City of scars

Could Paweł Paw­likowski’s new darkly comic melo­drama be the art-house La La Land?

Esquire (UK) - - Culture -

Tal­ented pi­anist with a pen­chant for jazz meets plucky young stage star with tal­ent and at­ti­tude to burn. The pair be­gin a flirty, feisty love af­fair, un­til their dif­fer­ing am­bi­tions — the en­er­gies that first at­tracted them to each other — start to pull them apart. Trans­pose the ac­tion from con­tem­po­rary Los An­ge­les to post-war War­saw, Ber­lin and Paris, and the sim­i­lar­i­ties be­tween Os­car-win­ning first-timer di­rec­tor Damien Chazelle’s 2016 com­edy-mu­si­cal

La La Land and Os­car-win­ning leg­end Paweł Paw­likowski’s new melo­drama Cold War, which won him “best di­rec­tor” at Cannes, come to a sharp end.

Shot in stag­ger­ingly beau­ti­ful black and white, Cold War fol­lows the pi­anist Wik­tor (To­masz Kot) as he comes across Zula (Joanna Kulig) — both pic­tured right — while scour­ing ru­ral Poland in search of folk songs on the brink of be­ing for­got­ten, and at­trac­tive young singers who can sing them in fancy con­cert halls. Of course, these at­tempts to pre­serve his bat­tered home­land’s cul­tural her­itage are no­ble, but so too are they at­trac­tive to the com­mu­nist regime, and Wik­tor finds his en­sem­ble per­form­ing un­der ban­ners of Stalin and singing dis­tinctly non­tra­di­tional num­bers about agri­cul­tural re­form.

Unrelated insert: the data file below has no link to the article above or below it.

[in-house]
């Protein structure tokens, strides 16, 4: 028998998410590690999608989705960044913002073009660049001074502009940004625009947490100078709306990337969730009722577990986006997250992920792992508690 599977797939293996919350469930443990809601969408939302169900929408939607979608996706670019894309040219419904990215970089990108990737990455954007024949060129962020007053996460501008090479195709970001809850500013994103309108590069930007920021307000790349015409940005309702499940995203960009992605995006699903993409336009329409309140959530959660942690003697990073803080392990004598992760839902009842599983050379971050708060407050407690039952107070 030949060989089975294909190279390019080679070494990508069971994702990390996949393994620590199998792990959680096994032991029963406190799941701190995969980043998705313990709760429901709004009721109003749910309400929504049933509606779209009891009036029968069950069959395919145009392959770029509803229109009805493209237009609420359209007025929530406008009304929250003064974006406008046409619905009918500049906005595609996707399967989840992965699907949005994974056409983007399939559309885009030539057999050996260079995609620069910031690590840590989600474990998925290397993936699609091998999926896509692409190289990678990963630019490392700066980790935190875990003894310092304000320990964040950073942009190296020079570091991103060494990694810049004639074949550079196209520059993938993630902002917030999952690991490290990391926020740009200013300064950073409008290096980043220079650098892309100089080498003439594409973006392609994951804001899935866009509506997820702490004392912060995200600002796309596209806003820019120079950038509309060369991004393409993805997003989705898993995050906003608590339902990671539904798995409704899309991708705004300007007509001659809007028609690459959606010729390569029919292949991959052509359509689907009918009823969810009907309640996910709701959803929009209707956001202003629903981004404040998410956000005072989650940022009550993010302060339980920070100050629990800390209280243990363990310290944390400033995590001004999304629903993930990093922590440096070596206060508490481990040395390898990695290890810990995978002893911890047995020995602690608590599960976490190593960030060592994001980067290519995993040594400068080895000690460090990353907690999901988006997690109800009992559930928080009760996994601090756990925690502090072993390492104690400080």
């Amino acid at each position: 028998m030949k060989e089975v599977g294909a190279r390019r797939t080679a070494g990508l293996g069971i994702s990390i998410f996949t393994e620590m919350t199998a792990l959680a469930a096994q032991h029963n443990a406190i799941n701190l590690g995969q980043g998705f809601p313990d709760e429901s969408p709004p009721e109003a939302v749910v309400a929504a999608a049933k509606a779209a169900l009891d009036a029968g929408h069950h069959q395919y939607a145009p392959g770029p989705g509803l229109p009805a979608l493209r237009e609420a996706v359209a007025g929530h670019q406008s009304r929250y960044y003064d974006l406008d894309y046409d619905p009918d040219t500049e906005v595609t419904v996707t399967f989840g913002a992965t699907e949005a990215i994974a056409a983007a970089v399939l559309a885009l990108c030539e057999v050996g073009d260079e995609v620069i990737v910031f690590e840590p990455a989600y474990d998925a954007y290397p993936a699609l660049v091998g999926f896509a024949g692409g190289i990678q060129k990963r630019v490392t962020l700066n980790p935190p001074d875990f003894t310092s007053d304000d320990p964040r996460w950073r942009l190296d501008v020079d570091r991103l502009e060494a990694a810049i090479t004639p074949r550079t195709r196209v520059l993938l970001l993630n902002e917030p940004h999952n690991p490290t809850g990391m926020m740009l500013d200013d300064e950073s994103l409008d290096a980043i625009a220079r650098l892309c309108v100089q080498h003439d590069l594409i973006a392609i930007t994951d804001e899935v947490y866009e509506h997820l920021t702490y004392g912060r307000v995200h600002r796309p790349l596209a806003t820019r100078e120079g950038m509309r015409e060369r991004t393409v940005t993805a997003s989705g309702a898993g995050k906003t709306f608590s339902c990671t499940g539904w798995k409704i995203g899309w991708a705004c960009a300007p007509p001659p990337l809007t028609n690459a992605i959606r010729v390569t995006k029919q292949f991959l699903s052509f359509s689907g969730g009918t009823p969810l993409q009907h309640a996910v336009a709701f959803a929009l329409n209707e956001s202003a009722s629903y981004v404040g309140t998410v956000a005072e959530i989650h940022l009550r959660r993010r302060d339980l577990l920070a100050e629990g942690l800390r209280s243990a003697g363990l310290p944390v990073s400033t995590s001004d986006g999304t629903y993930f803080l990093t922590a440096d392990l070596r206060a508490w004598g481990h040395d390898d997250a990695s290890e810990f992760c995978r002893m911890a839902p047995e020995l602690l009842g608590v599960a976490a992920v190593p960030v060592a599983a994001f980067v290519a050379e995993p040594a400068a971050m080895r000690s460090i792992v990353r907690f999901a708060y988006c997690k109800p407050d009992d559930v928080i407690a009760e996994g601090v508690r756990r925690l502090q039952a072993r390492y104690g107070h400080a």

But Cold War isn’t re­ally about, well, the Cold War, more Wik­tor and Zula’s twist­ing re­la­tion­ship through their own (mostly Zula’s) mad­den­ing knack for neu­ro­sis and self-sab­o­tage. We hop from city to city as they move in and out of each other’s lives, with a blis­ter­ing sound­track, from gut­tural folk songs to loose and louche Parisian jazz, to the pure joy of Bill Ha­ley and His Comets’ “Rock Around the Clock”. (And if you ever wanted to know what a Pol­ish samba band might sound like, you’ll get your wish.) Few films man­age to be bleak, gritty and poignant, but also funny, up­lift­ing and ir­rev­er­ent, and come in at un­der 90 min­utes, but Paw­likowski is a master of the medium, and it shows.

Cold War is out on 31 August

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